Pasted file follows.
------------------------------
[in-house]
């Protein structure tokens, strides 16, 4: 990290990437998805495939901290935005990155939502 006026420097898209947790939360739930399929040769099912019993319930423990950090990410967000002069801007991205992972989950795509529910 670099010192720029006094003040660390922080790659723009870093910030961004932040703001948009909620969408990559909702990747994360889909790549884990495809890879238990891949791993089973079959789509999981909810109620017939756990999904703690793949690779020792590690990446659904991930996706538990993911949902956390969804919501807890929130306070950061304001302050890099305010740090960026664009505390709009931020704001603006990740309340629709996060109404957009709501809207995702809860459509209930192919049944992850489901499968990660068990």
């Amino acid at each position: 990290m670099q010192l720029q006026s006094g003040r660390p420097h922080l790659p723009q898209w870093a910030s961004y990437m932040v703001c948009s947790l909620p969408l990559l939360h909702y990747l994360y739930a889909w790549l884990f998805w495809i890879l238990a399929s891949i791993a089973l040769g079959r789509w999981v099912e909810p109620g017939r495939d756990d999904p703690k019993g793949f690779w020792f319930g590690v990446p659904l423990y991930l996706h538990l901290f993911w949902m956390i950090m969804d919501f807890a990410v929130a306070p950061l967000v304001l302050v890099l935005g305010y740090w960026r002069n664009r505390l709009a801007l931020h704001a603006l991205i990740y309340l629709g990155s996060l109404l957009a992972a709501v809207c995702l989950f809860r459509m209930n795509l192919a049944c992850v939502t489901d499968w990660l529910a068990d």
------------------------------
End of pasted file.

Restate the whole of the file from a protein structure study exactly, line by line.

[in-house]
């Protein structure tokens, strides 16, 4: 990290990437998805495939901290935005990155939502 006026420097898209947790939360739930399929040769099912019993319930423990950090990410967000002069801007991205992972989950795509529910 670099010192720029006094003040660390922080790659723009870093910030961004932040703001948009909620969408990559909702990747994360889909790549884990495809890879238990891949791993089973079959789509999981909810109620017939756990999904703690793949690779020792590690990446659904991930996706538990993911949902956390969804919501807890929130306070950061304001302050890099305010740090960026664009505390709009931020704001603006990740309340629709996060109404957009709501809207995702809860459509209930192919049944992850489901499968990660068990």
């Amino acid at each position: 990290m670099q010192l720029q006026s006094g003040r660390p420097h922080l790659p723009q898209w870093a910030s961004y990437m932040v703001c948009s947790l909620p969408l990559l939360h909702y990747l994360y739930a889909w790549l884990f998805w495809i890879l238990a399929s891949i791993a089973l040769g079959r789509w999981v099912e909810p109620g017939r495939d756990d999904p703690k019993g793949f690779w020792f319930g590690v990446p659904l423990y991930l996706h538990l901290f993911w949902m956390i950090m969804d919501f807890a990410v929130a306070p950061l967000v304001l302050v890099l935005g305010y740090w960026r002069n664009r505390l709009a801007l931020h704001a603006l991205i990740y309340l629709g990155s996060l109404l957009a992972a709501v809207c995702l989950f809860r459509m209930n795509l192919a049944c992850v939502t489901d499968w990660l529910a068990d």